Nevertheless, there are certain fundamental themes that occur again and again in the later Feuerbach, even though, as we shall see, commentators have differed among themselves concerning the interpretation of these themes, differences occasioned in part by Feuerbach's own ambiguities and sometimes by his changing views. Chief among these themes are: (1) that the human organism is related to the world through its body and the senses (Sensuousness); (2) that the species-being (essence) of man is contained only in community which, however, "rests on the reality of the distinction between I and thou" (GW IX: 339; PPF 91); (3) that mind and body are just two aspects of one material organism; (4) that this organism is animated by an overwhelming drive for fulfillment (Glückseligkeitstrieb) which, in turn, manifests itself in needs and desires. Of these needs, the need for human community is fundamental as are also certain biological needs. Given these themes, the two dominant philosophical problems that emerge are (a) how to delineate the relationship between perception and thought in order to give an intelligible account of knowing and (b) how, after basing human nature on a drive to fulfillment, he can reconcile this with his ethics of altruism.

    The first systematic articulation of these themes occurred in the two monographs published in 1842 and 1843: Preliminary Theses on the Reform of Philosophy, and Principles of the Philosophy of the Future. Both are brief and although the criticisms of Hegel are clearly intelligible, the statements constituting the "new philosophy" are often rhetorical and aphoristic, which is one of the reasons they are often judged to be unsatisfactory as philosophy. For example, "Love is objectively as well as subjectively the criterion of being, of truth, and of reality" (GW IX:319; PPF 54). Nevertheless, one may discern the outlines of a position that some recent commentators have thought worth developing. If some of the elements of this outline now sound commonplace, it is worth reminding the reader how powerful they seemed to a generation struggling to formulate an alternative to the dominant, institutionalized Hegelianism.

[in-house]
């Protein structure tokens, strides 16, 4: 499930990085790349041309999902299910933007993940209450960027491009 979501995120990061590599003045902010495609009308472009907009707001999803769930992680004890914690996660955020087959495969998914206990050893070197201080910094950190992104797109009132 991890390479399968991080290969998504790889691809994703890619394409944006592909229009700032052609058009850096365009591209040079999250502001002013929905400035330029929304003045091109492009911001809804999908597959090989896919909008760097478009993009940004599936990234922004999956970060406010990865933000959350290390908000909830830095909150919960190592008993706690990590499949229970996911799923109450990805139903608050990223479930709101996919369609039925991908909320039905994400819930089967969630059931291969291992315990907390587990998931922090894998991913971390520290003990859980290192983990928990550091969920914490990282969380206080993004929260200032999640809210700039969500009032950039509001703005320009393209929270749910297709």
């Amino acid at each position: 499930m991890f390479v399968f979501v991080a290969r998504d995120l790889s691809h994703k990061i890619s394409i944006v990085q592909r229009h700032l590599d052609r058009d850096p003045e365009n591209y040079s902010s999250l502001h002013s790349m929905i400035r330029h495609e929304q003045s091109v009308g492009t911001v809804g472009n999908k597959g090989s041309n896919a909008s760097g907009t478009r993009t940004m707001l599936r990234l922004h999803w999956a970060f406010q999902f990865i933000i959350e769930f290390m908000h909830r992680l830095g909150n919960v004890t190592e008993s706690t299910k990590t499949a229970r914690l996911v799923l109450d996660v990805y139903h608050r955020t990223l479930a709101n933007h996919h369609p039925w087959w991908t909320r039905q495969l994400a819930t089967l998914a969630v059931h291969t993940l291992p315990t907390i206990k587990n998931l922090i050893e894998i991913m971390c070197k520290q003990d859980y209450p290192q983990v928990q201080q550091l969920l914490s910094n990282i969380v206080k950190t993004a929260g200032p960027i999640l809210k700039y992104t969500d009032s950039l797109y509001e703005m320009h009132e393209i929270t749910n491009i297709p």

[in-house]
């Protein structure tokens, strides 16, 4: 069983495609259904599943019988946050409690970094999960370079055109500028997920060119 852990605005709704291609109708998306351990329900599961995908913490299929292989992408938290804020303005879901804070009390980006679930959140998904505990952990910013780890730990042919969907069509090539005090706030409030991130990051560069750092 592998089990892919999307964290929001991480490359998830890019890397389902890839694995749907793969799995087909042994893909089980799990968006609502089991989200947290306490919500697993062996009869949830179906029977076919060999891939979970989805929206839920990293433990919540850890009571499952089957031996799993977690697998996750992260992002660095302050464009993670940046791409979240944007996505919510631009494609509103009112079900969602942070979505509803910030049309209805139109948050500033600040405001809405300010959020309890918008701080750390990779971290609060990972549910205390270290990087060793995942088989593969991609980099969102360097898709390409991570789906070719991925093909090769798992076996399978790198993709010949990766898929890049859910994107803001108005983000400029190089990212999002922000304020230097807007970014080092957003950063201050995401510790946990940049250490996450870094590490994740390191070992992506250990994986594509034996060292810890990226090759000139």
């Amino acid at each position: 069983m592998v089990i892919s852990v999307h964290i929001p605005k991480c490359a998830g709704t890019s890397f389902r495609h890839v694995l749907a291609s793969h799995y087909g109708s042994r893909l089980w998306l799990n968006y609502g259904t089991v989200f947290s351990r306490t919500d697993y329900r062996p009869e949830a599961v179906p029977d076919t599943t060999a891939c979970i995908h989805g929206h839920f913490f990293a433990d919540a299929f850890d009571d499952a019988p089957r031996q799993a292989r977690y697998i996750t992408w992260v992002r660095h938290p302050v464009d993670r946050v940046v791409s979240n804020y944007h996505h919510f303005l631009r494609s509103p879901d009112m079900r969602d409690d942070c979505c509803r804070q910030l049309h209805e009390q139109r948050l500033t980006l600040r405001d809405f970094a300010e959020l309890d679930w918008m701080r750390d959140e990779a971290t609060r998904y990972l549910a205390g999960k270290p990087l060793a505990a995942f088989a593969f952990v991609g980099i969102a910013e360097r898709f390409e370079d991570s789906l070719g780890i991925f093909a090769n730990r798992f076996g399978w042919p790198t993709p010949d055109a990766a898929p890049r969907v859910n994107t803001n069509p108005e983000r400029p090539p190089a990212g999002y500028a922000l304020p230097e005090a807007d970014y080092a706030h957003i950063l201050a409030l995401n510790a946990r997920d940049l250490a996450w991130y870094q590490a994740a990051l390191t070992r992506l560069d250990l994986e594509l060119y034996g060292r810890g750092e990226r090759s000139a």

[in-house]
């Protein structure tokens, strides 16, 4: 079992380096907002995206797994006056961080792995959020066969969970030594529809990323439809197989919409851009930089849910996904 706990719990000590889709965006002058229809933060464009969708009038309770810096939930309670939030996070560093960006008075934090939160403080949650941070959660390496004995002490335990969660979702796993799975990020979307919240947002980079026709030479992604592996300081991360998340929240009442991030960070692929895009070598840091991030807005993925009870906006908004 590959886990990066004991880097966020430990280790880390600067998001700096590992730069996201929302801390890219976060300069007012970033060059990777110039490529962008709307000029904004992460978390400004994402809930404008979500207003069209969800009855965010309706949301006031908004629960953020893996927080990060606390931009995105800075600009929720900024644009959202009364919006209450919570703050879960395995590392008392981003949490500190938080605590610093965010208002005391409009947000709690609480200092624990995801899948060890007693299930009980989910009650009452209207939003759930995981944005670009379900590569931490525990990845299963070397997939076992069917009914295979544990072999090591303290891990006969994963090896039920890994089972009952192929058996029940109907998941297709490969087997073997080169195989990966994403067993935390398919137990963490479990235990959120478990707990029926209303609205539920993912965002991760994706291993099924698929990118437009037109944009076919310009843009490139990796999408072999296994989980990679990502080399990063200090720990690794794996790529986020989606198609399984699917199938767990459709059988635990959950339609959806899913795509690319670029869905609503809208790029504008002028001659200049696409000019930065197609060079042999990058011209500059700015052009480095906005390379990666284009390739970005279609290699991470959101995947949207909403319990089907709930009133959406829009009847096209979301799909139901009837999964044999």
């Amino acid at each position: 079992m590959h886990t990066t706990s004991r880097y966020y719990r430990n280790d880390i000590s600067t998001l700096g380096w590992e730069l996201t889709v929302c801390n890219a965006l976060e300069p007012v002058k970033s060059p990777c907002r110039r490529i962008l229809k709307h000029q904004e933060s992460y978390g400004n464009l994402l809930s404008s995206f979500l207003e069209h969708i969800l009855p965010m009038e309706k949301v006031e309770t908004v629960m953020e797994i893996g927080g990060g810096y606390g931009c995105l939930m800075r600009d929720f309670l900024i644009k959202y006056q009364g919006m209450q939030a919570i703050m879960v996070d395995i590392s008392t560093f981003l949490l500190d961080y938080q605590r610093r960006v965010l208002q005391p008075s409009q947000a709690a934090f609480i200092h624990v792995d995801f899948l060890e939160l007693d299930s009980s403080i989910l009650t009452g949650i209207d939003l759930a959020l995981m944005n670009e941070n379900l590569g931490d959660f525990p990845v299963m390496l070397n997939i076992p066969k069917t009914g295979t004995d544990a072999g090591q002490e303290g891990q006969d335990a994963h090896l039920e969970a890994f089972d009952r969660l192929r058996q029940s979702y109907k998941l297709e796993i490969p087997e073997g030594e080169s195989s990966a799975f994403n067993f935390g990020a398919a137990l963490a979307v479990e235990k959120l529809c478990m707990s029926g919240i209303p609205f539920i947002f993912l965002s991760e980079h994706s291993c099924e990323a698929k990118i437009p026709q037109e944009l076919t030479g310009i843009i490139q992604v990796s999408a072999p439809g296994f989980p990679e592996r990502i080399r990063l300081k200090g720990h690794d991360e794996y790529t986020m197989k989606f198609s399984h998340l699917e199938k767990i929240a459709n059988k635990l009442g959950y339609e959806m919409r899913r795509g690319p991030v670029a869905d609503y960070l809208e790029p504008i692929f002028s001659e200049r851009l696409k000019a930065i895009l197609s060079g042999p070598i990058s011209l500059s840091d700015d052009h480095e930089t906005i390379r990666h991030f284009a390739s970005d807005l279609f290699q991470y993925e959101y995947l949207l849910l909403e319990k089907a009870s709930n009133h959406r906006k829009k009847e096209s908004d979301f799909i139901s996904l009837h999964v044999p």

Many of the themes are, of course, formulated in antithesis to idealism and, hence, an affirmation of some mode of materialism. The argument is that modern philosophy in its search for something immediately certain founded itself on self-consciousness, that is, the thinking ego. But this self-consciousness was only a being conceived and mediated through abstraction. The new philosophy claims that "certainty and immediately are only given by the senses, perception, and feeling" (GW IX: 320; PPF 55). Only the sensuous is clear and certain. Hence, "the secret of immediate knowledge is sensuousness" (GW IX: 321; PPF 55).

    Whereas the old philosophy started by saying, "I am an abstract and merely a thinking being to whose essence the body does not belong," the new philosophy, on the other hand, begins by saying, "I am a real, sensuous being and indeed, the body in its totality is my ego, my essence (Wesen) itself." (GW IX: 320; PPF 54)